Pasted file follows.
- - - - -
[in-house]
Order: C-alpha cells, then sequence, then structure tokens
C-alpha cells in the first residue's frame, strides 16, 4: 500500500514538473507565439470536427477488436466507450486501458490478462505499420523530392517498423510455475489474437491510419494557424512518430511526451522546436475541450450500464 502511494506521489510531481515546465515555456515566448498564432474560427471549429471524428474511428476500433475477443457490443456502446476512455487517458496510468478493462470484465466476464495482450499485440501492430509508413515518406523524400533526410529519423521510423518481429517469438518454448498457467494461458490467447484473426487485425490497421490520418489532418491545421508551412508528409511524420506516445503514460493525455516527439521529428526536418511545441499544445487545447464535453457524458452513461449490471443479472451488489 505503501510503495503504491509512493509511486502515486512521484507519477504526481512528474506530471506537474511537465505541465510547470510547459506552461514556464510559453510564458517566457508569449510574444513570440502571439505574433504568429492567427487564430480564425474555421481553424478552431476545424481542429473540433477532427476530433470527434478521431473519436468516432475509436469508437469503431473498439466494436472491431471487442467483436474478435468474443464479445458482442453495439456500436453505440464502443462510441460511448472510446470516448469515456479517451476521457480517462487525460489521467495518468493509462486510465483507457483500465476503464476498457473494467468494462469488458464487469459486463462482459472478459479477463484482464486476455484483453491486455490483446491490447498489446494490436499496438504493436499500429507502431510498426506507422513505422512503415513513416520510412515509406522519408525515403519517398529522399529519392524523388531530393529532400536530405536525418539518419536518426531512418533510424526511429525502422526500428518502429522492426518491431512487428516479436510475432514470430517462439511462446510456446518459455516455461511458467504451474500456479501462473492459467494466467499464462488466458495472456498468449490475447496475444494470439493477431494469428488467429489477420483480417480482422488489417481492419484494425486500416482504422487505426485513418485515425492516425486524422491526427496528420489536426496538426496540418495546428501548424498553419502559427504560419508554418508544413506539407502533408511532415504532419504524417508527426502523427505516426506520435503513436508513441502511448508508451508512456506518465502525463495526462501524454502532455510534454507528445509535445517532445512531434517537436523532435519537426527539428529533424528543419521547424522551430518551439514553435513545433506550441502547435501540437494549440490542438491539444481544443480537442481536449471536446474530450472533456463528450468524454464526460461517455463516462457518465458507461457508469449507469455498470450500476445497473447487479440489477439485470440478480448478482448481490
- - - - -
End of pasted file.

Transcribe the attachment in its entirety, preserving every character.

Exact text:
[in-house]
Order: C-alpha cells, then sequence, then structure tokens
C-alpha cells in the first residue's frame, strides 16, 4: 500500500514538473507565439470536427477488436466507450486501458490478462505499420523530392517498423510455475489474437491510419494557424512518430511526451522546436475541450450500464 502511494506521489510531481515546465515555456515566448498564432474560427471549429471524428474511428476500433475477443457490443456502446476512455487517458496510468478493462470484465466476464495482450499485440501492430509508413515518406523524400533526410529519423521510423518481429517469438518454448498457467494461458490467447484473426487485425490497421490520418489532418491545421508551412508528409511524420506516445503514460493525455516527439521529428526536418511545441499544445487545447464535453457524458452513461449490471443479472451488489 505503501510503495503504491509512493509511486502515486512521484507519477504526481512528474506530471506537474511537465505541465510547470510547459506552461514556464510559453510564458517566457508569449510574444513570440502571439505574433504568429492567427487564430480564425474555421481553424478552431476545424481542429473540433477532427476530433470527434478521431473519436468516432475509436469508437469503431473498439466494436472491431471487442467483436474478435468474443464479445458482442453495439456500436453505440464502443462510441460511448472510446470516448469515456479517451476521457480517462487525460489521467495518468493509462486510465483507457483500465476503464476498457473494467468494462469488458464487469459486463462482459472478459479477463484482464486476455484483453491486455490483446491490447498489446494490436499496438504493436499500429507502431510498426506507422513505422512503415513513416520510412515509406522519408525515403519517398529522399529519392524523388531530393529532400536530405536525418539518419536518426531512418533510424526511429525502422526500428518502429522492426518491431512487428516479436510475432514470430517462439511462446510456446518459455516455461511458467504451474500456479501462473492459467494466467499464462488466458495472456498468449490475447496475444494470439493477431494469428488467429489477420483480417480482422488489417481492419484494425486500416482504422487505426485513418485515425492516425486524422491526427496528420489536426496538426496540418495546428501548424498553419502559427504560419508554418508544413506539407502533408511532415504532419504524417508527426502523427505516426506520435503513436508513441502511448508508451508512456506518465502525463495526462501524454502532455510534454507528445509535445517532445512531434517537436523532435519537426527539428529533424528543419521547424522551430518551439514553435513545433506550441502547435501540437494549440490542438491539444481544443480537442481536449471536446474530450472533456463528450468524454464526460461517455463516462457518465458507461457508469449507469455498470450500476445497473447487479440489477439485470440478480448478482448481490